The cornerstone of a revised national strategy should be the employment of a new community-based vehicle for delivering the anti-Ebola message. The government needs to allow and empower individuals who have the confidence of their communities to be the vehicles through which the Ebola prevention message is delivered to the communities. The people are most likely to listen to and believe their own children and their local leaders. The effort must begin with the smallest socio-political unit outside of the family—the town/village. Each town or village has two types of leaders: chiefs appointed by the government, and chiefs/opinion leaders who exist outside of the government structure but who have earned the admiration, and therefore command the respect, of their people (the “Community Opinion Leaders”). It is the latter group of community leaders that the government needs to reach out to, convince about the reality of Ebola and how to prevent infection, and then empower them to get the anti-Ebola message to the people within their sphere of influence. Many among the former group have for too long been masquerading in Monrovia as traditional chiefs, without effective outreach to, and influence over their purported constituents. Any attempt to convey the anti-Ebola message through chiefs of the former group would prove futile at best. Their efforts would be summarily dismissed as those of yet another group of Monrovia or other urban politicians who have returned to their villages only to justify their government benefits. A similar fate would befall any “community mobilization” group whose members consist mainly of “outsiders” instead of local people of character, who not only understand the local customs, but also speak the local dialect(s). 

Community Opinion Leaders should be requested to create community cells consisting of young men and women of the village, who would serve as neighborhood watch teams. Properly trained and assisted by the Ministry of Health (MOH), they should be requested to track visitors to their community and all sick and dead persons. These local young people should also engage in contact tracing and prepare daily reports of their findings, based on an MOH template, to be picked up from the villages by the appropriate health workers based on a predetermined schedule.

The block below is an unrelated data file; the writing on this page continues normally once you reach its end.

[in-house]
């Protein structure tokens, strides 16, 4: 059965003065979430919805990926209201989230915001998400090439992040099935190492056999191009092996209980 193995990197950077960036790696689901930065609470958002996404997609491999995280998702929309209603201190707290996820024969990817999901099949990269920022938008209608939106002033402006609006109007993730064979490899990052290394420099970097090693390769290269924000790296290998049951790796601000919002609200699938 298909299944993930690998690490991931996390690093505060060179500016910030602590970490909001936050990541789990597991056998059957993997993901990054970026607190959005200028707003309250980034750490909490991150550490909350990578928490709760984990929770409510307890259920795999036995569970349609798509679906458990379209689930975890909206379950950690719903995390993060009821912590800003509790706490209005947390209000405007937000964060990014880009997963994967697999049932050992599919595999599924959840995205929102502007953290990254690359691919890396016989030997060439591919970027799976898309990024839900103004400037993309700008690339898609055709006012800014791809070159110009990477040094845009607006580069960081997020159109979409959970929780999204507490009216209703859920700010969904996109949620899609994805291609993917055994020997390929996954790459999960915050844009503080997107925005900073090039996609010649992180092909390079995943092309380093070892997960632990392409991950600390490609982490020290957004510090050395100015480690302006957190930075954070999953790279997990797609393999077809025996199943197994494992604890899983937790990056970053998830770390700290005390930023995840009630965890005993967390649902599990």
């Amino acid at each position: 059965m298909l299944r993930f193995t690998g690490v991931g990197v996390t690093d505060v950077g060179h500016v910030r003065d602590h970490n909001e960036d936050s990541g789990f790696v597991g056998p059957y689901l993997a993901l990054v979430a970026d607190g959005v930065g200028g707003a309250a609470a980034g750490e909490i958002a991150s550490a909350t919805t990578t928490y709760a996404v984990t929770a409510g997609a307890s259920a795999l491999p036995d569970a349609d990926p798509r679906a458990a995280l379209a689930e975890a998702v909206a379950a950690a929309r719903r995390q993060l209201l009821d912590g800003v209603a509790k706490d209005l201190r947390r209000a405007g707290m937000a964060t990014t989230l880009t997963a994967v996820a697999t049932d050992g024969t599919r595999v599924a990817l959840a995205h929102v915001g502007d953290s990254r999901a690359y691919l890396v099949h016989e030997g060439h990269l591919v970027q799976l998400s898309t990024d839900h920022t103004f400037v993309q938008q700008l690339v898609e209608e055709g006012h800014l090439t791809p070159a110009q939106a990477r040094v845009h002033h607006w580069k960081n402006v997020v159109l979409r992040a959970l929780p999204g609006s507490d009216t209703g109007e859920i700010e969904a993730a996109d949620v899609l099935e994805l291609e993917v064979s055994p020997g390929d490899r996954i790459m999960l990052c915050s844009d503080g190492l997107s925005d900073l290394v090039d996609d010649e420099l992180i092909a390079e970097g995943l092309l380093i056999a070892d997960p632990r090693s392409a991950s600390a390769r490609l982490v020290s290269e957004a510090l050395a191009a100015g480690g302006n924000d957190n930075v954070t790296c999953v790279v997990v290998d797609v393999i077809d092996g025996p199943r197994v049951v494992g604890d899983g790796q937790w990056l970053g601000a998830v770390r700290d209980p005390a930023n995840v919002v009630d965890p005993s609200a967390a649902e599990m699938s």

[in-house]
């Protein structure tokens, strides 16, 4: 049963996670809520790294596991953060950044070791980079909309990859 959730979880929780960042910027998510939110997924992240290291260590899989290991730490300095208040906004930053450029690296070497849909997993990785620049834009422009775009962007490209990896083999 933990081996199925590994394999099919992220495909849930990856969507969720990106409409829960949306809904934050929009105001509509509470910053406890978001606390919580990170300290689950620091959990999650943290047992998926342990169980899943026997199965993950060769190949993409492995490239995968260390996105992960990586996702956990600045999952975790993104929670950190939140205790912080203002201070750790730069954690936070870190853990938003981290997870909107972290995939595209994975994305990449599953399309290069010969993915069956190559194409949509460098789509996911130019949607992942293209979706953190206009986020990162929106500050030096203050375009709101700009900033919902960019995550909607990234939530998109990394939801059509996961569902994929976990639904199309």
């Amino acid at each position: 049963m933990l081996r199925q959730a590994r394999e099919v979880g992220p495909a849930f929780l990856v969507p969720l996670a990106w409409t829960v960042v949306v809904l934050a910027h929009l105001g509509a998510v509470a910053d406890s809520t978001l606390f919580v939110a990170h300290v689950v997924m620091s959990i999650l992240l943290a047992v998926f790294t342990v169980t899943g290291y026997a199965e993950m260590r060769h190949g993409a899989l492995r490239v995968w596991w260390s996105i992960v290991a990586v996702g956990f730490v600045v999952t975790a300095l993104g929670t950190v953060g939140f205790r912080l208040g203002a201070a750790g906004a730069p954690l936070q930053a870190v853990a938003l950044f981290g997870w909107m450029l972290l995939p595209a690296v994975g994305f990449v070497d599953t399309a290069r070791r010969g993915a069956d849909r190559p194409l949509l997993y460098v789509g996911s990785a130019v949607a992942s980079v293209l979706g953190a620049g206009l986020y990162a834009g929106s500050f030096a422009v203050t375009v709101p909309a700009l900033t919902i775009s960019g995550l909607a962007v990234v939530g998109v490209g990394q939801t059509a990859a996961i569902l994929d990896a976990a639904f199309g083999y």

As a means of restoring or enhancing confidence in its efforts, we also recommend that the government designate a single spokesperson/office, who will update the public through regular press conferences on the efforts of the different actors involved in the fight against the Ebola virus. These regular press conferences and public updates must also be used to provide proper accounting of the many donations and budgetary appropriations that have been made and will continue to be made for the fight against the Ebola virus. Half of the battle against the Ebola virus would be won if a strong and trusting relationship can be established between the people and the “face” of our national efforts.

And while our national focus is on arresting the spread of the virus and ultimately eradicating it from the country, it is not too early for the government to begin considering how we, as a nation, might memorialize our fallen brothers and sisters, including our foreign friends who succumbed to this virus while serving us. A simple memorial at each burial site, or one national memorial, that lists the names of the victims of the virus, would serve our nation well. The memorial(s) would be an effective means of bringing closure to this tragic epoch for many families; also, as a nation, the memorial would symbolize our resolve to survive and the unity with which we confronted this deadly enemy.

The fight against the Ebola virus is a national effort, and the government must spare no effort to have all hands on deck. We can all learn from the collaboration of Liberians in the Diaspora under the banner “We Stand as One,” which has demonstrated that Liberians will work together when our national interest is at stake.